SUBJECTS: Federal election campaign; Labor’s policy announcement for casual workers to become permanent employees; Living Wage; Liberal’s water buy-back controversy; Scott Morrison’s preference deals; Adani.

MICHAEL ROWLAND, PRESENTER: It is day 13 of the Federal election campaign if you're counting, and both parties are focusing their efforts in the Northern Territory and Queensland. We're joined now by the Deputy Opposition Leader, Tanya Plibersek, who is in Darwin. Tanya Plibersek, very good morning to you.
PLIBERSEK: Good morning Michael.
ROWLAND: Now Labor today is announcing moves that will make it much easier for casual workers to become permanent employees. Why do you see that as so important?
PLIBERSEK: Well, it's important for families. It's very difficult to manage the family budget and manage family life if you don't know when you're going to be working. You don't know that you're going to have a job next week or next month. We think if someone has been a casual, a so-called permanent casual for some time, that they should have the right to request a conversion to permanent employment from their employer. The employer, of course, still has a right to refuse, but the employee could actually ask for that to be properly adjudicated rather than just have an arbitrary refusal. We hear more and more people who have been kept on as casuals for years at a time and it is very insecure for them never to know that they have got a sick day or a paid holiday. Not to be able to consider a car loan or a home loan because they're not confident that their work will still be there. And this is one of the things that's contributing to very low wages growth in Australia. It was really telling recently when Mathias Cormann said that keeping wages low was a deliberate strategy of this government. I don't think Scott Morrison has yet answered the question of what his policy is. Should wages be kept low? Should we be seeing higher increase than we have seen in recent times or is it part of the government's strategy to keep wages low, as Mathias Cormann suggests?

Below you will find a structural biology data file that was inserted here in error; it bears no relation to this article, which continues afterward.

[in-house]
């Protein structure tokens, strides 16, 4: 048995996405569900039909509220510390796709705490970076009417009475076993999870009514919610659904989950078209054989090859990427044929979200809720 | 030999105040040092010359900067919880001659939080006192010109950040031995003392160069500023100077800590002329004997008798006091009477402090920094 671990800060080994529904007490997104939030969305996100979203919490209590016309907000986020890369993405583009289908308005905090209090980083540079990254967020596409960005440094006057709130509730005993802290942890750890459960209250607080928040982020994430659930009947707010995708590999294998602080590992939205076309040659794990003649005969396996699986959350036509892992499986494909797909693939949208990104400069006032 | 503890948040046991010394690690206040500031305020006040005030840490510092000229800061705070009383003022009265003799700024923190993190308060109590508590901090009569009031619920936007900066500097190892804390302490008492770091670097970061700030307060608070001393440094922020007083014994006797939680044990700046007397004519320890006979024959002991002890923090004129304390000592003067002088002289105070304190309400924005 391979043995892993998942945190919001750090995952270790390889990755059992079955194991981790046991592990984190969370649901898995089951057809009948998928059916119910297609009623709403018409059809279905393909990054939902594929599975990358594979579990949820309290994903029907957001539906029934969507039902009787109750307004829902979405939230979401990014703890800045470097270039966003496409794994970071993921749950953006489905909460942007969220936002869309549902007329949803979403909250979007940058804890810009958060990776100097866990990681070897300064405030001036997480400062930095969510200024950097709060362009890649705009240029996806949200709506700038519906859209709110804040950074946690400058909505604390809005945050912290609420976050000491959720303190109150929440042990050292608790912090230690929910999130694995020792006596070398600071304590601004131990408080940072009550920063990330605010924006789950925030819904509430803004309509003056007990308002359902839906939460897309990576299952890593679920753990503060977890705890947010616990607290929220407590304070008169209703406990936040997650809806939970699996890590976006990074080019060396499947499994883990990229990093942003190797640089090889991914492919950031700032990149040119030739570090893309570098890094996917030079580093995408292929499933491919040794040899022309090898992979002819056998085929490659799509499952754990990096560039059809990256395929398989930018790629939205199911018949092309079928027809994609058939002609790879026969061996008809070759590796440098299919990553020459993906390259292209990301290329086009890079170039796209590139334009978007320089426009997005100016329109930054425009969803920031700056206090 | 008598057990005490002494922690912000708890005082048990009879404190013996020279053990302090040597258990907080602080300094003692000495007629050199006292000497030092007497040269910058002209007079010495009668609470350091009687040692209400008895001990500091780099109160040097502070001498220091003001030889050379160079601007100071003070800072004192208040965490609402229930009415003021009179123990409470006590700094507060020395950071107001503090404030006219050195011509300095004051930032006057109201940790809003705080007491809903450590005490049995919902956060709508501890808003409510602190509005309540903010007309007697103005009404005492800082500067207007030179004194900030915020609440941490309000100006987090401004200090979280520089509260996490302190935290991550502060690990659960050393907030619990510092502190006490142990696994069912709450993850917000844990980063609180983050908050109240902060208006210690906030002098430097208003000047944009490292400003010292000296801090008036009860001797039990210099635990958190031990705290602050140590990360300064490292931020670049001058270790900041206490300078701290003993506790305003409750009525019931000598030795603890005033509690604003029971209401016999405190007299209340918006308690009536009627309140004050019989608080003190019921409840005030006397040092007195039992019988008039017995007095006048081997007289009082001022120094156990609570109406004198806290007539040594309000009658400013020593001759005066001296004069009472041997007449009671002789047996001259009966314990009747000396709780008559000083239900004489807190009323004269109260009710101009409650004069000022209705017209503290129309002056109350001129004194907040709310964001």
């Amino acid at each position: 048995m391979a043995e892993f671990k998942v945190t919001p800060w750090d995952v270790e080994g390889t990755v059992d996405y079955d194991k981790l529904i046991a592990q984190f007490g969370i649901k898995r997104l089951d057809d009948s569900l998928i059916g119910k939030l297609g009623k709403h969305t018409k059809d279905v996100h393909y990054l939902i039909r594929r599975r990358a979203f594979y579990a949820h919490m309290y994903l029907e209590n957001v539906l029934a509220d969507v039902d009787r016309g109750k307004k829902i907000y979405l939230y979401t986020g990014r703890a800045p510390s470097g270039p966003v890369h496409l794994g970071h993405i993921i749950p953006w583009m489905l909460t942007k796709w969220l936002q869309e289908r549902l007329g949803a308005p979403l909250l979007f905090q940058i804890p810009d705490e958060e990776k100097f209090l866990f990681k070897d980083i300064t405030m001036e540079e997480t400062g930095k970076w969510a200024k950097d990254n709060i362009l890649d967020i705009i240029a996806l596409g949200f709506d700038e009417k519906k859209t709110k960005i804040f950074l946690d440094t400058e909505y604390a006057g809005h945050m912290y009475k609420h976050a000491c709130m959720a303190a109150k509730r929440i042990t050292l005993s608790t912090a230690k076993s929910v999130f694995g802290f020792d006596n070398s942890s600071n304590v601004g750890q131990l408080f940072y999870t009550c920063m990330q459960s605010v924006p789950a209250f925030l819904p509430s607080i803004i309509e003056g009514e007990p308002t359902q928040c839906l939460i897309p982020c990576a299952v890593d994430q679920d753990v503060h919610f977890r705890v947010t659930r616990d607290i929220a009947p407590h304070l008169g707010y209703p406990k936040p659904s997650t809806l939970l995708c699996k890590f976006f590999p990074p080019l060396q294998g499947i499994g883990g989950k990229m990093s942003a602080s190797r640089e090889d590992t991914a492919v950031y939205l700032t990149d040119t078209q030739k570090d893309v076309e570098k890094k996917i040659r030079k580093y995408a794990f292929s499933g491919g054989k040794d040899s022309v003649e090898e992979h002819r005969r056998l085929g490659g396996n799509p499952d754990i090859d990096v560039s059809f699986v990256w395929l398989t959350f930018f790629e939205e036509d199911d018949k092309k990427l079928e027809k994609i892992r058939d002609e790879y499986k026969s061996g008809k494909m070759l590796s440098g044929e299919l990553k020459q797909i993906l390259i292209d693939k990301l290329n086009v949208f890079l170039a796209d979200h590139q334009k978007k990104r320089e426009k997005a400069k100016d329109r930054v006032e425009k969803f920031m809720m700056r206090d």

ROWLAND: What do you say to concerns already being expressed by some businesses that this move to make it easier for casuals to become permanent will reduce their flexibility as businesses, particularly businesses where demand fluctuates, like the retail sector?
PLIBERSEK: Look, of course, if someone has been casual for a year or for two years, or for longer - I have spoken to people who have had casual contracts rolled over for up to 7 years - they want some certainty in their work. So, if the employer can show that it is not possible in their workplace to do that, that it is against the interests of the business then sure, that's acceptable. But at the moment, a lot of workers are just rolled over on casual contracts and their ability to take a holiday, take sick leave, is compromised, but their ability to negotiate pay increases over time is very much compromised by that as well because they are not certain that they'll be given shifts if they are asking for pay increases. This really is affecting family budgets and of course, it has a broader impact on our economy. The historic low wages growth that we have seen in recent years has really depressed confidence, depressed spending. We can't have a strongly growing economy while we're squeezing people on low wages and even middle income people aren't getting pay increases. The cost of everything is going up, but their wages aren't keeping pace.
ROWLAND: OK when you talk about wages of course the Labor Party is strongly campaigning to put in place a so-called Living Wage. You have been reluctant so far to put a figure around that. Why is that?